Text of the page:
Grapefruits are among the first citrus fruits to arrive on store shelves in late fall, and they bring with them a welcome punch of vitamins A and C.
Sweet and juicy, a medium-sized grapefruit also delivers 3 grams of dietary fiber. This could help keep you feeling full for longer — No small thing when holiday meals and party treats tempt with high-cal bites.
"East" by Meera Sodha, which features a collection of Asian-inspired vegetarian and vegan recipes, features grapefruit in a salad that bursts with Thai flavors. The fruit along with shredded cabbage, carrots and iceberg lettuce are tossed with a soy sauce-based dressing that is sweet, sour, savory and slightly spicy all at the same time.
Crushed cashews add a nutty finish, and there's also the salty crunch of crispy fried onions. It's wonderful, easy to make and incredibly satisfying.
I used a pink grapefruit, which is little less bitter than white grapefruit, but any variety would work well. You could substitute grapefruits with oranges or mandarin oranges.
THAI SALAD WITH GRAPEFRUIT AND CASHEWS
1 pink or red grapefruit
1/4 cup fresh lime juice (from 2 limes)
3 cups finely shredded red cabbage
1/2 pound carrots (2 medium), peeled and julienned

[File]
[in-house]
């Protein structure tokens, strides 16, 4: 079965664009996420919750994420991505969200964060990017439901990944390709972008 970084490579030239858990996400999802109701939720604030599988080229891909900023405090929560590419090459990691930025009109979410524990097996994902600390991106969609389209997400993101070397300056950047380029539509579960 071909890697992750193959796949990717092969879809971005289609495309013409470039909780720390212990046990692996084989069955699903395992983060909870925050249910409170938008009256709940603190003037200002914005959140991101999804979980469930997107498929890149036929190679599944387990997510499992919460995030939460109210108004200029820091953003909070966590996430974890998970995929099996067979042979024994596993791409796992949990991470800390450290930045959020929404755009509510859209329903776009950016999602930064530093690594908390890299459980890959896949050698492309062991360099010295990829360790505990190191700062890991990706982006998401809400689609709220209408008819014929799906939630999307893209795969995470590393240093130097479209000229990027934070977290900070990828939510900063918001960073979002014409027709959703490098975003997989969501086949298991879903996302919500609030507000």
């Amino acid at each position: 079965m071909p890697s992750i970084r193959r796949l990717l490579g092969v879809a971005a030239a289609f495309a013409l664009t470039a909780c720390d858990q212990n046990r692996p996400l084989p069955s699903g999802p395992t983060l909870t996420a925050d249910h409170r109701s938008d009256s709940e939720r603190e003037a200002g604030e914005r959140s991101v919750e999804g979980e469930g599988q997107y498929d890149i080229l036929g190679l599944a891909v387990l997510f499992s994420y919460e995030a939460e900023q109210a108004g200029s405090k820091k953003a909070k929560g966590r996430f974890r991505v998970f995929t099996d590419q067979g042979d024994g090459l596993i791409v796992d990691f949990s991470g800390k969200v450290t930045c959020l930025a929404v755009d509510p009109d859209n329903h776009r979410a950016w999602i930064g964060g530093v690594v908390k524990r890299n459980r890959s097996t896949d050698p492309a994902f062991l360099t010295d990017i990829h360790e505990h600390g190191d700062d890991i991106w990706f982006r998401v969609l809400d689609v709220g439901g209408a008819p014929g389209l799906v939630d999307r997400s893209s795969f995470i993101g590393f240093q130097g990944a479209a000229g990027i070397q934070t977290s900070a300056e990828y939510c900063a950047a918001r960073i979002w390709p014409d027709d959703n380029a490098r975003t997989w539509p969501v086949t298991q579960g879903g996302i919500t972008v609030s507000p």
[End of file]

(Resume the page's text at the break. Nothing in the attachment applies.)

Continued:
3 cups finely shredded iceberg lettuce
1/3 cup torn up Thai basil leaves
1 teaspoon salt
1 clove of garlic, crushed
2 bird's-eye chiles, very finely chopped
1 1/2 to 2 teaspoons sugar (to taste)
1 tablespoon soy sauce
2 tablespoons canola oil
1/2 cup unsalted cashews, roughly chopped
2/3 cup crispy fried onions
Place the grapefruit on a chopping board and cut a third off the end. Squeeze the juice of this third into a small bowl to get around 1/4 cup of juice. Add the lime juice and keep to one side.
Slice the peel off the other two-thirds of the grapefruit, cut the flesh into segments and place in a large mixing bowl. Add the cabbage, carrots, lettuce and all but a handful of the basil leaves and mix. Add the salt, mix again, and set aside while you make the dressing.
Pound the garlic, chiles and sugar into a paste using a pestle and mortar. Add the soy sauce and muddle, then add the grapefruit and lime juice and mix again. If your pestle and mortar is large enough, add the oil and mix. If not, decant the dressing to a bowl, then add the oil and whisk to combine.
Pour the dressing over the salad, mix well, then tip on to a platter or into a salad bowl. Top with the remaining basil leaves, chopped cashews and fried onions. Serve immediately.
Serves 2 for lunch or 4 as a starter.
— "East" by Meera Sodha (Penguin; 2019)(c)2020 Pittsburgh Post-Gazette Distributed by Tribune Content Agency, LLC